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Marina far from ideal hospital - Report

Publishing Date : 03 September, 2018


A public outcry on the deficiencies of Princess Marina Hospital’s capacity to handle high risk patients has been validated by a report titled ‘Quality Improvement Initiatives at the facility’ compiled by Dr Tjeza Matenge.

The report which has been anticipated for some time, was comparing the “ideal Princess Marina Hospital to the current state of the hospital”. This study depicts a deep-seated problem in Botswana’s flagship hospital, a situation which calls on government to make amends if the health care system is to offer meticulous health services to the citizens.

For some time the hospital has been under scrutiny with the numbers of negligence and mortality cases increasing. The ever increasing cases of negligence at Princess Marina have earned the hospital a bad reputation, with some expressing misgivings about its inability to deal with most common diseases. This week at the hospital’s Pitso addressed by stakeholders including the minister of Health and Wellness, councilors and health experts, a new damning report was released. The main aim of the meeting was to deliberate on solutions to overcrowding, referral system, shortage of medicines, health system shortfalls, maintenance of facilities and staff burnout among others.

At the very top in the report is the congestion issue at the hospital’s maternity ward. This is caused by added beds, floor beds with patients in labour pains sitting on chairs. This has contributed to morbidity and mortality incident reports. The report further highlighted that there is fatigue and burnout from the staff which leads to poor monitoring and more mistakes that end up compromising people’s health.  “Hygiene is also compromised and transmission of nosocomial infections,” the report states.

The congestion is said to be caused by “low midwife numbers, low bed capacity yet high number of deliveries and congestion of hospital’s wards. Less transfer to clinics and less number of deliveries by District Health Management Team (DHMT) clinics despite higher number of midwives and beds are other factors contributing to crowding”. Transport and poor communication, confusion of staff regarding discharge status of patients referred to clinics are also hinted as additional causes of the anomaly.

 “Ante Natal Ward’s Ideal bed capacity is 30 but now it has 18 additional beds which make the total to 48.  On average, four patients in labour pains idle on chairs daily,” said the report.  “The post-natal ward ideal bed is 52, with 22 additional beds and 18 floor beds making the total to 92. These are some of the factors that lead to high mortality rates as personnel - patients’ ratio is unbalanced,” added Matenge.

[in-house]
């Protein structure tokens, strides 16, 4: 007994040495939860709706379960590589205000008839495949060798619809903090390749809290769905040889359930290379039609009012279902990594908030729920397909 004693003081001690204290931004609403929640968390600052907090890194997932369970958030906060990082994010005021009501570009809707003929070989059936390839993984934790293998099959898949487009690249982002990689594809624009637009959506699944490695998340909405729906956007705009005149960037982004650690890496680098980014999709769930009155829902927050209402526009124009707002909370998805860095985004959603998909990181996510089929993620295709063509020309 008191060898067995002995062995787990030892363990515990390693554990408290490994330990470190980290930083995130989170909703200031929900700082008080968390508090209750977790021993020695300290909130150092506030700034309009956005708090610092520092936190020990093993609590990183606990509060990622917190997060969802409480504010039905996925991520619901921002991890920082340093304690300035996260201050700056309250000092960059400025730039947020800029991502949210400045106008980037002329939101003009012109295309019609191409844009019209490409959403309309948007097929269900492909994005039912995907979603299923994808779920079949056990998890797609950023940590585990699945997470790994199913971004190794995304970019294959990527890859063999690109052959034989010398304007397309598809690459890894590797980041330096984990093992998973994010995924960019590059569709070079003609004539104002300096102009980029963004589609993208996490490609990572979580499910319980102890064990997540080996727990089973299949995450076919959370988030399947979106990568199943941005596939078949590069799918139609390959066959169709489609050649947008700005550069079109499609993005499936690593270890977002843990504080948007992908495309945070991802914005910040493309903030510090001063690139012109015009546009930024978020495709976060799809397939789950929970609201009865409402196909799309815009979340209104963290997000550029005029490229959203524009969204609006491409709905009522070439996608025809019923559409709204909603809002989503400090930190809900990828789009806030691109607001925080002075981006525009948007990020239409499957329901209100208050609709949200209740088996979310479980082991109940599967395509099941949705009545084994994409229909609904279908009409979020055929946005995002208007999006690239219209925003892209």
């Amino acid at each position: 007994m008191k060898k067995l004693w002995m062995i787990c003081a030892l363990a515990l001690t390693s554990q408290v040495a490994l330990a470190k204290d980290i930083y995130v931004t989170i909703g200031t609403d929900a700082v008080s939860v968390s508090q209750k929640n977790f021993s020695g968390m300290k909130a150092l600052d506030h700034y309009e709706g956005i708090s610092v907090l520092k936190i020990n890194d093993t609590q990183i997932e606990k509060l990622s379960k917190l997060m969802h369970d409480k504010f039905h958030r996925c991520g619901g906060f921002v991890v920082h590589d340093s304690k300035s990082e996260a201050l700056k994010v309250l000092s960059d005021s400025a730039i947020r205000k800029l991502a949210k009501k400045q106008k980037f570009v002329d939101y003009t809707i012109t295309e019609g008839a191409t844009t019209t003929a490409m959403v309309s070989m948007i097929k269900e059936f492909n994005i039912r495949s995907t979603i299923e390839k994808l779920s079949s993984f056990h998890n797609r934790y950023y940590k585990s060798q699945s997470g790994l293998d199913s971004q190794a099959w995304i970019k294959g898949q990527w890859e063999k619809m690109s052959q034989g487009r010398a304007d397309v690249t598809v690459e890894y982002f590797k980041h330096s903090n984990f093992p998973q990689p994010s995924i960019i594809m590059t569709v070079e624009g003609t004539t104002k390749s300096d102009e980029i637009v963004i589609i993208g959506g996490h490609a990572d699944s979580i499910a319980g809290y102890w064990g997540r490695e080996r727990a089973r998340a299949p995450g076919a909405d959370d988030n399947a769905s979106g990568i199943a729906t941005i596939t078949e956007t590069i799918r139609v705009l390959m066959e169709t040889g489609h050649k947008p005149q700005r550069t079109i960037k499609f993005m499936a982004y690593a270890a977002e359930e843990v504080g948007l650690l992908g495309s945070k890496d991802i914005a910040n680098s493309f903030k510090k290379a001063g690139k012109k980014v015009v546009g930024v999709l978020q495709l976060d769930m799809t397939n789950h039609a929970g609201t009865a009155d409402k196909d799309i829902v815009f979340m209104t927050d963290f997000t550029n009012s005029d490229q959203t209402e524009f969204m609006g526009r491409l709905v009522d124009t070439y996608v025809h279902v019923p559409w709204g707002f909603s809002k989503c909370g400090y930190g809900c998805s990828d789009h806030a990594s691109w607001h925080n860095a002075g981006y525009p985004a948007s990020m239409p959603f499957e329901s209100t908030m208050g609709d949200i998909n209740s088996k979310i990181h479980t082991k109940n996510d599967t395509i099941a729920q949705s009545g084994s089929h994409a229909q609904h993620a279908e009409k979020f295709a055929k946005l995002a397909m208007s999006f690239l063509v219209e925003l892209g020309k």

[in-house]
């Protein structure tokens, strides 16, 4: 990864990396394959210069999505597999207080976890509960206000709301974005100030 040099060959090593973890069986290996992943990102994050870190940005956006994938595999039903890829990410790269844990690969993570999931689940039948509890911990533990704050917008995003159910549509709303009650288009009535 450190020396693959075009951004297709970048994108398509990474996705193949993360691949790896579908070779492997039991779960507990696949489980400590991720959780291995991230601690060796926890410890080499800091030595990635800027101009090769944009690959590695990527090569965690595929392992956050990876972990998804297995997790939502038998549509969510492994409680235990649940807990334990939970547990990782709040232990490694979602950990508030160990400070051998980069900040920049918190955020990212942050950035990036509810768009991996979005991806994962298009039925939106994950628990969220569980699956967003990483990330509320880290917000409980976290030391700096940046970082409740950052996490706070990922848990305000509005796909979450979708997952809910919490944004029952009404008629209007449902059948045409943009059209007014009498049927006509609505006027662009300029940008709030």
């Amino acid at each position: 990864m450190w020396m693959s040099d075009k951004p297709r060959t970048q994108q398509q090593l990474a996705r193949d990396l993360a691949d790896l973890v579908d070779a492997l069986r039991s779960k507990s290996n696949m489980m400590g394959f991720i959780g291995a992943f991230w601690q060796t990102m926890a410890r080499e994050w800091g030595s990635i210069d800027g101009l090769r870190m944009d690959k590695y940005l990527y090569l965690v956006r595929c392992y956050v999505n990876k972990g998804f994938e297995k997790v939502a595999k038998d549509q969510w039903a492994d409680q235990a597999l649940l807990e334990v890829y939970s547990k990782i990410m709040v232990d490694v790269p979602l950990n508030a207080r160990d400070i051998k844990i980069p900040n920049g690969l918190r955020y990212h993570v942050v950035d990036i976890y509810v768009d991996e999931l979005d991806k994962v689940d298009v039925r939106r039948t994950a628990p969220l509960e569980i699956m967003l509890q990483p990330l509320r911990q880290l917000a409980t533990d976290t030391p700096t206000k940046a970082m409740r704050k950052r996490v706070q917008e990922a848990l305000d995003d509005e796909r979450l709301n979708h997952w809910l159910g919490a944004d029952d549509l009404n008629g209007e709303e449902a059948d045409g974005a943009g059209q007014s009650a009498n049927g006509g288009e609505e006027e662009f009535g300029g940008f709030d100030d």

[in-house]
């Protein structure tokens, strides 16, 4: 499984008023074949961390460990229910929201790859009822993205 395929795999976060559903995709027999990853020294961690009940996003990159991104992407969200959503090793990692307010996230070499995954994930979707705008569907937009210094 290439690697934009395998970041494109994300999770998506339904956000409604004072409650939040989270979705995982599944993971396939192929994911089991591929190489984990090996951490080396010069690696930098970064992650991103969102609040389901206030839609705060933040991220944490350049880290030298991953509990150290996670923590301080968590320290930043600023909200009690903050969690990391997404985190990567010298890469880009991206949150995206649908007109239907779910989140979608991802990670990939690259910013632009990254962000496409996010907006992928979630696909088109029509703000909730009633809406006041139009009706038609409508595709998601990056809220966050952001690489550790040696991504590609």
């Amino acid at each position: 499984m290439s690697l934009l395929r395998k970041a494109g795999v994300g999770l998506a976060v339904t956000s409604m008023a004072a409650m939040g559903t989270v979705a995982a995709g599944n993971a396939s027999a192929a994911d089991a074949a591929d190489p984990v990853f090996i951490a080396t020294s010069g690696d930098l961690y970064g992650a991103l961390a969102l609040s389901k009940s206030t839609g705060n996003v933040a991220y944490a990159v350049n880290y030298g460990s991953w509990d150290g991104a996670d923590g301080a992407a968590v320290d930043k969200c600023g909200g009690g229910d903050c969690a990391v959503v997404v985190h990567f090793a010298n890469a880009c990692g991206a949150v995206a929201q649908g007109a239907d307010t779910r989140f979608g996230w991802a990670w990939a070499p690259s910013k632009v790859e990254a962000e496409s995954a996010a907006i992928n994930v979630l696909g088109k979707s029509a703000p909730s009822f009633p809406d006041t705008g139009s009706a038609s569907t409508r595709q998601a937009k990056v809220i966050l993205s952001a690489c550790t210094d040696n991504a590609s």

Marina, according to the research paper, has a total of 75 midwives. On average, the midwife-patient ratio at the hospital’s Ante Natal Ward is 1:12; in labour ward 1:4 and in Post Natal Ward is 1:23. Ideal nurse patient ratio in a general ward should be 1:8 according to Dr Matenge. On the other hand the Australian nursing and midwifery federation recommends 1:4 in a medical or surgical ward and 1:3 in specialized nursing areas like delivery suites, emergency departments because of high acuity.

On average Marina records 576 deliveries monthly while primigravida (first time mothers) is 129 on monthly average. While the short-term interventions continue to get intensified, the hospital wants long-term definitive strategies to be put in place.  “To have the capacity of the building (Marina hospital) expanded,” one recommendation says.  “We should have an MOU (midwife-obstetric unit) for greater Gaborone which admits intermediate risk patients only, such that Marina admits only high risk patients,” reads the report under recommendations.

Currently Marina admits both intermediate and high risk patients. It is said, this could take one of the clinics to be converted into an obstetrics primary clinic with theatre facilities or a new building altogether.  The clinic could even become an obstetric center of excellence and can be run by family physicians and midwives.

The report recommends units like Marina which are delivering more than 6000 per annum, should aim to reach full consultant obstetric presence (168 hour cover per week). It was further said a “24 hour consultant obstetrician based should always be in the labour ward. The consultant obstetrician should be backed by 2-3 specialist trainees 4 of which our equivalent is medical officers.”



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